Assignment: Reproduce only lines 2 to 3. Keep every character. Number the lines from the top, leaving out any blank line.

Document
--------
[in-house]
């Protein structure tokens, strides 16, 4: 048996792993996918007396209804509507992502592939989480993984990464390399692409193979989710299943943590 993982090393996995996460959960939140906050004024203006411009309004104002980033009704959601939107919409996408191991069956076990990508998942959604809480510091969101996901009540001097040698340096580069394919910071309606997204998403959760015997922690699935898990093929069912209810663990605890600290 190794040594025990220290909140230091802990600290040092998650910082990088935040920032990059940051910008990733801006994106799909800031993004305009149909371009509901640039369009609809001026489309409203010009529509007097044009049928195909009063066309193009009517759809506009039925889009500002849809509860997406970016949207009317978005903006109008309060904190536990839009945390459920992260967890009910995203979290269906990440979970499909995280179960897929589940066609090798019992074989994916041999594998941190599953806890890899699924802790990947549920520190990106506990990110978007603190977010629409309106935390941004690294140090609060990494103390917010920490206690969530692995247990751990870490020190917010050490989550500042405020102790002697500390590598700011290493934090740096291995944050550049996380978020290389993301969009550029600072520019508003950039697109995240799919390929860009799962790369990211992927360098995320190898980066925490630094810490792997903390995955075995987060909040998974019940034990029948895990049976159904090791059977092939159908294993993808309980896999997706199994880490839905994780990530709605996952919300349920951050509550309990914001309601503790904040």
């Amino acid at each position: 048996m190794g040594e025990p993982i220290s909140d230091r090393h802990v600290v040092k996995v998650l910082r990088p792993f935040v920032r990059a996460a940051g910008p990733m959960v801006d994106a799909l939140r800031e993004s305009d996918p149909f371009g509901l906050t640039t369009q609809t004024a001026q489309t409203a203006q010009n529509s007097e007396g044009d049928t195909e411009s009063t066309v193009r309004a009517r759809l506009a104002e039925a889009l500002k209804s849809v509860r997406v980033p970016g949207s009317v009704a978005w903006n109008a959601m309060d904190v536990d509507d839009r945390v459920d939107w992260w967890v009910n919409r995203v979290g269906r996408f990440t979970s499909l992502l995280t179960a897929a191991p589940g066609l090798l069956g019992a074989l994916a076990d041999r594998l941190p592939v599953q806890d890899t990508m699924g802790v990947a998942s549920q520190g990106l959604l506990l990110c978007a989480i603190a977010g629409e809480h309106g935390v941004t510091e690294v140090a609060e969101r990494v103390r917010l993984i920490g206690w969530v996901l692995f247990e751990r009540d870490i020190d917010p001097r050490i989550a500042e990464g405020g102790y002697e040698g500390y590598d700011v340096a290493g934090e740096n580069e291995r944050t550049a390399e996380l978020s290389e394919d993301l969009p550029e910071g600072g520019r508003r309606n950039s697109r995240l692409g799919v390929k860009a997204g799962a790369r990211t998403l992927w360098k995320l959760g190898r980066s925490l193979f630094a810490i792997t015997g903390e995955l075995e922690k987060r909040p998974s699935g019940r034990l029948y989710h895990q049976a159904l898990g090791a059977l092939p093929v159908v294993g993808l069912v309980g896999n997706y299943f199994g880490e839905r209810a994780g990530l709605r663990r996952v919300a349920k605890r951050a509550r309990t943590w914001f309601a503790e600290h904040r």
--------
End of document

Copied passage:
């Protein structure tokens, strides 16, 4: 048996792993996918007396209804509507992502592939989480993984990464390399692409193979989710299943943590 993982090393996995996460959960939140906050004024203006411009309004104002980033009704959601939107919409996408191991069956076990990508998942959604809480510091969101996901009540001097040698340096580069394919910071309606997204998403959760015997922690699935898990093929069912209810663990605890600290 190794040594025990220290909140230091802990600290040092998650910082990088935040920032990059940051910008990733801006994106799909800031993004305009149909371009509901640039369009609809001026489309409203010009529509007097044009049928195909009063066309193009009517759809506009039925889009500002849809509860997406970016949207009317978005903006109008309060904190536990839009945390459920992260967890009910995203979290269906990440979970499909995280179960897929589940066609090798019992074989994916041999594998941190599953806890890899699924802790990947549920520190990106506990990110978007603190977010629409309106935390941004690294140090609060990494103390917010920490206690969530692995247990751990870490020190917010050490989550500042405020102790002697500390590598700011290493934090740096291995944050550049996380978020290389993301969009550029600072520019508003950039697109995240799919390929860009799962790369990211992927360098995320190898980066925490630094810490792997903390995955075995987060909040998974019940034990029948895990049976159904090791059977092939159908294993993808309980896999997706199994880490839905994780990530709605996952919300349920951050509550309990914001309601503790904040």
């Amino acid at each position: 048996m190794g040594e025990p993982i220290s909140d230091r090393h802990v600290v040092k996995v998650l910082r990088p792993f935040v920032r990059a996460a940051g910008p990733m959960v801006d994106a799909l939140r800031e993004s305009d996918p149909f371009g509901l906050t640039t369009q609809t004024a001026q489309t409203a203006q010009n529509s007097e007396g044009d049928t195909e411009s009063t066309v193009r309004a009517r759809l506009a104002e039925a889009l500002k209804s849809v509860r997406v980033p970016g949207s009317v009704a978005w903006n109008a959601m309060d904190v536990d509507d839009r945390v459920d939107w992260w967890v009910n919409r995203v979290g269906r996408f990440t979970s499909l992502l995280t179960a897929a191991p589940g066609l090798l069956g019992a074989l994916a076990d041999r594998l941190p592939v599953q806890d890899t990508m699924g802790v990947a998942s549920q520190g990106l959604l506990l990110c978007a989480i603190a977010g629409e809480h309106g935390v941004t510091e690294v140090a609060e969101r990494v103390r917010l993984i920490g206690w969530v996901l692995f247990e751990r009540d870490i020190d917010p001097r050490i989550a500042e990464g405020g102790y002697e040698g500390y590598d700011v340096a290493g934090e740096n580069e291995r944050t550049a390399e996380l978020s290389e394919d993301l969009p550029e910071g600072g520019r508003r309606n950039s697109r995240l692409g799919v390929k860009a997204g799962a790369r990211t998403l992927w360098k995320l959760g190898r980066s925490l193979f630094a810490i792997t015997g903390e995955l075995e922690k987060r909040p998974s699935g019940r034990l029948y989710h895990q049976a159904l898990g090791a059977l092939p093929v159908v294993g993808l069912v309980g896999n997706y299943f199994g880490e839905r209810a994780g990530l709605r663990r996952v919300a349920k605890r951050a509550r309990t943590w914001f309601a503790e600290h904040r």